Tailpipe Emission Standards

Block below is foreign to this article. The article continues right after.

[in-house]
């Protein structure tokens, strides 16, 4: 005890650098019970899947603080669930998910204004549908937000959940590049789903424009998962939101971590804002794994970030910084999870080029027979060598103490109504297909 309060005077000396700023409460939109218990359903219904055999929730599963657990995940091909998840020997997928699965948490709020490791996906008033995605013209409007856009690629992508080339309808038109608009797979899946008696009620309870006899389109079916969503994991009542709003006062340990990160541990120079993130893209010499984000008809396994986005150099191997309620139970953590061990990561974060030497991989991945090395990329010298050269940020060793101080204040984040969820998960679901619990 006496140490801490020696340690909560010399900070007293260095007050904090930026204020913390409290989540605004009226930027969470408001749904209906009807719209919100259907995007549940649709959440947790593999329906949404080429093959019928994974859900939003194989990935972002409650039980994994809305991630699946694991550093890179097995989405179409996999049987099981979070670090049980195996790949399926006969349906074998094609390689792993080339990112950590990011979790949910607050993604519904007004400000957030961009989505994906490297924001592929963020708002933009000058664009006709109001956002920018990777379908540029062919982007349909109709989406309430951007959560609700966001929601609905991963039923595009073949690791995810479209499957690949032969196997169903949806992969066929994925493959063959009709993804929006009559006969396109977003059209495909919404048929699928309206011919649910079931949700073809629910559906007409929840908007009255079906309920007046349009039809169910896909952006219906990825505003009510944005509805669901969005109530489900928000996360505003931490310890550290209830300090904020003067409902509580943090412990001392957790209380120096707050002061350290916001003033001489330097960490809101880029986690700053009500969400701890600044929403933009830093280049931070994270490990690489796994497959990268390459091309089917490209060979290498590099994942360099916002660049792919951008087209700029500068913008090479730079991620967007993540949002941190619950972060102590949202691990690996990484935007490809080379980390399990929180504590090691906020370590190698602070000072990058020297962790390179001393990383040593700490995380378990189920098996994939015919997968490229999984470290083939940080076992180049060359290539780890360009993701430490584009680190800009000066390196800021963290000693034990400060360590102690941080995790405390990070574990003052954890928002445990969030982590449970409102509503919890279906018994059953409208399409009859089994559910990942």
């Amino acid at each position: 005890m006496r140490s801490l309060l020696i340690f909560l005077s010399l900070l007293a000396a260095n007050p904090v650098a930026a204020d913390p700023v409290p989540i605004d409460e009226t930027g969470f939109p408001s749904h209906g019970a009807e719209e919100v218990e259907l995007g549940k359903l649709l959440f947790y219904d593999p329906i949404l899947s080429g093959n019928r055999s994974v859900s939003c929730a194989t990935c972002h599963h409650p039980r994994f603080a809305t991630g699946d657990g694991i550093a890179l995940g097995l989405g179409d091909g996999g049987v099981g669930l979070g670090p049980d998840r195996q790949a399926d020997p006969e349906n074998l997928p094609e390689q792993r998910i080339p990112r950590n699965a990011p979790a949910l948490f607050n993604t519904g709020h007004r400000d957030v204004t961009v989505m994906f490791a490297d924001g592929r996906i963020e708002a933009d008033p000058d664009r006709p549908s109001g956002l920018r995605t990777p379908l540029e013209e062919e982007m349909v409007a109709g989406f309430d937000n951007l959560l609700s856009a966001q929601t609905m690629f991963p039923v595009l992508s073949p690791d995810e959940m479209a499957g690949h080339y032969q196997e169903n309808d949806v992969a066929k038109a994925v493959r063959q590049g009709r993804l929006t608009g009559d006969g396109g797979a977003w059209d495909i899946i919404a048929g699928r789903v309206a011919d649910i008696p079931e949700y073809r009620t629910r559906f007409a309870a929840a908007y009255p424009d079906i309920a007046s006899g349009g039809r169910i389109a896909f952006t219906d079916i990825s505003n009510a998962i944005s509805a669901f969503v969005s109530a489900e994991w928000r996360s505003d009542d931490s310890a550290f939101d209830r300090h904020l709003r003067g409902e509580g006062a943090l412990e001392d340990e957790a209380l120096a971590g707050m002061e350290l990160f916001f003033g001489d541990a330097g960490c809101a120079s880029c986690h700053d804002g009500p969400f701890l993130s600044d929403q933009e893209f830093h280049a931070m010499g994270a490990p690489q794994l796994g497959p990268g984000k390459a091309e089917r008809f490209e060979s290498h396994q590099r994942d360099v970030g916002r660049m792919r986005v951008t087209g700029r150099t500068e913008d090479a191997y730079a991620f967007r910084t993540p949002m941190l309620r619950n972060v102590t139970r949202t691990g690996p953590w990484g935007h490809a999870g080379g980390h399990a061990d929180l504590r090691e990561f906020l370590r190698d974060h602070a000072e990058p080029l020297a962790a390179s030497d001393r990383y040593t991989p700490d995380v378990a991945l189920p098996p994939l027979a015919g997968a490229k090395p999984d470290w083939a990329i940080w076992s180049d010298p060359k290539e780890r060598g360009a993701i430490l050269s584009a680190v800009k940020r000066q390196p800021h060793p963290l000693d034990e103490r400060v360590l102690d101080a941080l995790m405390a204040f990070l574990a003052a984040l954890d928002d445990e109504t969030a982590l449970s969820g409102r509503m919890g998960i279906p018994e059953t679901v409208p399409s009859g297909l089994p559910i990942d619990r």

In 2004, the California Air Resources Board (CARB) adopted a rule requiring automakers to begin in the 2009 model year (MY) to phase in lower-emitting cars and trucks that will collectively emit 22% fewer greenhouse gases than 2002 vehicles in MY 2012 and 30% fewer in MY 2016. A suite of other states opted to sign on to California's more stringent standards. In 2012, CARB adopted new GHG standards for model years 2017 to 2025. Federal standards were subsequently finalized, bringing nationwide standards in line with California standards. However, California has, in addition, and updated zero-emission vehicle program that requires increasing production of plug-in and fuel-cell vehicles from 2018 to 2025. The GHG reductions are expected to be achieved largely, though not entirely, through improved vehicle efficiency, so these standards are in effect energy efficiency policies. Several technologies stand out as providing significant, cost-effective reductions in emissions. Among others, these include the optimization of valve operation, turbocharging, improved multi-speed transmissions, and improved air conditioning systems.